Visitor and Appendix Service Providers from Switzerland have a right to administrative review.
Changes to the EEA Regulations and Appendix AR (EU)
Changes are being made to Appendix AR (EU) to provide a right of administrative review where a relevant decision is made on an application as:
- A joining family member (under the EUSS) of a resident EEA or Swiss citizen.
- An S2 Healthcare Visitor.
- A service provider from Switzerland.
Changes are also being made to Appendix AR (EU) to make it clear that where an administrative review is pending the person cannot be removed from the United Kingdom and to enable a person to waive their right to an administrative review by signing a waiver form.
Changes are being made to the rules for the EU Settlement Scheme (EUSS), contained in Appendix EU, and for the EUSS family permit, contained in Appendix EU (Family Permit). The EUSS enables EEA and Swiss citizens living in the UK by the end of the transition period, and their family members, to obtain the UK immigration status they need to remain in the UK after 30 June 2021, with the same rights to work, study and access benefits and services as they had before the UK left the EU. The EUSS family permit enables certain family members of a resident EEA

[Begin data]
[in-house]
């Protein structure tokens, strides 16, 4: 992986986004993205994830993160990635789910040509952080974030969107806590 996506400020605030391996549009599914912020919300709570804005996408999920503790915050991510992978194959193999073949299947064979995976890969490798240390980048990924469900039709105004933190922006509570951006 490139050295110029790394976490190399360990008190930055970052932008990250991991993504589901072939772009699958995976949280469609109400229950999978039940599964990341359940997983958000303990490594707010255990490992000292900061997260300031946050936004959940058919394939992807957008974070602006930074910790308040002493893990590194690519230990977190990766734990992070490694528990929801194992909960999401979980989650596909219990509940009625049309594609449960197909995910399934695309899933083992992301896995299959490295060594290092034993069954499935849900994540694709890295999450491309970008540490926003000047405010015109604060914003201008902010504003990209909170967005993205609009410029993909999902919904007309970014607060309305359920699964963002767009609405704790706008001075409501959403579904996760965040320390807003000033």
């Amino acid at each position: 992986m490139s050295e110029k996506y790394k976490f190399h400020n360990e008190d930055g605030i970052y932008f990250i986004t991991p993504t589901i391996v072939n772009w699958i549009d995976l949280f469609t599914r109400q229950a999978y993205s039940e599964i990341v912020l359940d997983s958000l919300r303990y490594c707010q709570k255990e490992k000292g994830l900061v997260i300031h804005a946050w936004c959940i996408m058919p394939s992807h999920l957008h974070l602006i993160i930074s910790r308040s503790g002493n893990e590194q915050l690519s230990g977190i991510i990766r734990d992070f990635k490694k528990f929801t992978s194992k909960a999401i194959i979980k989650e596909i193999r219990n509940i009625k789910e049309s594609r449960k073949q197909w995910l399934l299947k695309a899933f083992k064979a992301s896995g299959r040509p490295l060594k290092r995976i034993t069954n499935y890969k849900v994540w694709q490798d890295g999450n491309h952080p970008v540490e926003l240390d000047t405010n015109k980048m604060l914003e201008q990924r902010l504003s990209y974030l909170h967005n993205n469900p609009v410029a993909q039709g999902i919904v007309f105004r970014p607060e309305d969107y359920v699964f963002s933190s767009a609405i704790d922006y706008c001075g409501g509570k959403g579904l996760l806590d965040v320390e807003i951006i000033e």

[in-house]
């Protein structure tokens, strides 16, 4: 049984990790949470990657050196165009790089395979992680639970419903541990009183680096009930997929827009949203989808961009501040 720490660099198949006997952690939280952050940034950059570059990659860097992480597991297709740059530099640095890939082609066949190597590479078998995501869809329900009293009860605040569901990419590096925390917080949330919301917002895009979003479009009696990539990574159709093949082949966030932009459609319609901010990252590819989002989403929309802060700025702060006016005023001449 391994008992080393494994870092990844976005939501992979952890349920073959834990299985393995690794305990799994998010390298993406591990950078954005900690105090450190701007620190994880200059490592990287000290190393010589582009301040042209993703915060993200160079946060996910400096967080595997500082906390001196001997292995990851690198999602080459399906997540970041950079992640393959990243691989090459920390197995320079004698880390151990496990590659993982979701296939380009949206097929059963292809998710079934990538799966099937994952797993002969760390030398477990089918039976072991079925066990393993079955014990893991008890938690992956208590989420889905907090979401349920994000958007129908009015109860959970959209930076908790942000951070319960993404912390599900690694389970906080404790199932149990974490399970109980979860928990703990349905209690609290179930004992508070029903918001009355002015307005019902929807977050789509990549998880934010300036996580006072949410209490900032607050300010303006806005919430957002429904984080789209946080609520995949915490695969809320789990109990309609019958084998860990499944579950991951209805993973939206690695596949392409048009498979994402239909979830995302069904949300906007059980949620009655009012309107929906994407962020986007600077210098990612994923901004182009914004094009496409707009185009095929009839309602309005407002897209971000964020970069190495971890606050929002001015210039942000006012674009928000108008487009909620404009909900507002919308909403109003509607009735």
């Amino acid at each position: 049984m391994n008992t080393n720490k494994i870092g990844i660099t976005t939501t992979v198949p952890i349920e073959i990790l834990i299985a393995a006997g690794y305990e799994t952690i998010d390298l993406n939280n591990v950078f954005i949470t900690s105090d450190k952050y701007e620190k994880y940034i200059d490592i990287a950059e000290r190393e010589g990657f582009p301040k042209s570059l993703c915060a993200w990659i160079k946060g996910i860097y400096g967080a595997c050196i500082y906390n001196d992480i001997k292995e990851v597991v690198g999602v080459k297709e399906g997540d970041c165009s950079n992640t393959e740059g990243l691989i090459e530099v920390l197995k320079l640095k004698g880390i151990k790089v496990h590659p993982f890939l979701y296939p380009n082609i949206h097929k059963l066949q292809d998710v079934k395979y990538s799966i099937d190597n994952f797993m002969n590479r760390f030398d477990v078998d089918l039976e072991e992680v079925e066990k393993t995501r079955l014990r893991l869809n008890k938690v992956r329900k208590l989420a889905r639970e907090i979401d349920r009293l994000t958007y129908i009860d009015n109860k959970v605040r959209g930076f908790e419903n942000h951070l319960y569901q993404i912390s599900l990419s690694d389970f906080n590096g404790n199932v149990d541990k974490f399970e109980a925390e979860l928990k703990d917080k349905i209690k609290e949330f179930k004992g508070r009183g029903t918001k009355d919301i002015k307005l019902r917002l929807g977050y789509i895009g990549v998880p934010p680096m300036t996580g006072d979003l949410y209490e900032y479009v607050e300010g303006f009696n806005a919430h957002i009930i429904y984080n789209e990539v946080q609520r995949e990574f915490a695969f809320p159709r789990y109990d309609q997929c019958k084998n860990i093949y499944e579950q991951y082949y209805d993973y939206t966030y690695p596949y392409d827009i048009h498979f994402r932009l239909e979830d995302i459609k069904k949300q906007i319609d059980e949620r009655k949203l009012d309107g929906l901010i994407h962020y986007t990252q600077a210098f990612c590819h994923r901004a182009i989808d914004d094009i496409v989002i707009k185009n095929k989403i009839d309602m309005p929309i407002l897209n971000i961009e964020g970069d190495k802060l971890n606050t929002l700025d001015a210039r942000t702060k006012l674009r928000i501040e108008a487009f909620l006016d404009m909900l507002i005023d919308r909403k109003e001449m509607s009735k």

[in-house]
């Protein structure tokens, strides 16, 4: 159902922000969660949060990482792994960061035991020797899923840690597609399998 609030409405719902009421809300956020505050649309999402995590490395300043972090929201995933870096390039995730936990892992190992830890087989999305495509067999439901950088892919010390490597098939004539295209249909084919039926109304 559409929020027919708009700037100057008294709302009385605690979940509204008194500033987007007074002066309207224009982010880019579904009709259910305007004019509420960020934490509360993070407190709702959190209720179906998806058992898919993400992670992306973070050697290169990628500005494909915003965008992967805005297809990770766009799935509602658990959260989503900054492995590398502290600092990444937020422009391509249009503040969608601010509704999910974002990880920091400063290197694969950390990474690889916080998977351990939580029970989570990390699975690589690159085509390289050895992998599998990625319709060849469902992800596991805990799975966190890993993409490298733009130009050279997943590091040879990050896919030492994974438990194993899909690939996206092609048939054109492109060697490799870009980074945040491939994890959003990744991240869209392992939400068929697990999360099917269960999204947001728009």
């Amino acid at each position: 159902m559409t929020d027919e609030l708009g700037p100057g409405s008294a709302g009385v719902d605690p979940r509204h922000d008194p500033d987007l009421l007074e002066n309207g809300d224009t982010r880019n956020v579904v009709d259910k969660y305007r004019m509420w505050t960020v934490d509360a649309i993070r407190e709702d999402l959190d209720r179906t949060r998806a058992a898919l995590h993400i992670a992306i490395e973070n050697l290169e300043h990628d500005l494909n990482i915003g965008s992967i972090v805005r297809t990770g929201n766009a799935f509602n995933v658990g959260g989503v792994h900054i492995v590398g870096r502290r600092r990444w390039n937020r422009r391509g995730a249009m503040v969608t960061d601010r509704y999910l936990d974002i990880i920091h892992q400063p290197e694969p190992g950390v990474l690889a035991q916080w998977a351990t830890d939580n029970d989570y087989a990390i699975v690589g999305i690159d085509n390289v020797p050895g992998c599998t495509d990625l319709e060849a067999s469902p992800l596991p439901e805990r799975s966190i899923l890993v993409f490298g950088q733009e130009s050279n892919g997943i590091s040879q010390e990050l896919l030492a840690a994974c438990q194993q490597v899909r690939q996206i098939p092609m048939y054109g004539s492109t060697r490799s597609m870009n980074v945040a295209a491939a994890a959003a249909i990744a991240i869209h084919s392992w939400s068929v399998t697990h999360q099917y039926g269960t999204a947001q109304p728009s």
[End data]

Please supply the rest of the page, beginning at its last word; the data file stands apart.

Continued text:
citizen to travel to the UK. The changes are in line with the Citizens’ Rights Agreements with the EU, the other EEA states (Iceland, Liechtenstein and Norway) and Switzerland and mainly reflect the end of the transition period.
Changes are being made to the rules for family members in Appendix FM to enable:
- An EEA or Swiss citizen with limited leave under Appendix EU (the EUSS) on the basis of being resident in the UK before the end of the transition period to sponsor new family members (those who are not covered by the
EUSS) to come to or remain in the UK.
- A Turkish worker or business person with limited leave under Appendix ECAA Extension of Stay (or under legacy arrangements in respect of the European Communities Association Agreement (ECAA)) to sponsor a
partner and children to come to or remain in the UK.
The Citizens’ Rights Agreements with the EU, the other EEA states and Switzerland require a route of entry into the UK to be made available, free of charge, to persons who, before the end of the transition period, had requested authorisation from their home state to receive a course of planned healthcare treatment provided by the NHS
under the ‘S2 route’.
After the transition period ends, the S2 Healthcare Visitor route will allow eligible patients to enter the UK for a period sufficient to allow them to complete their treatment. These arrangements will also apply to any person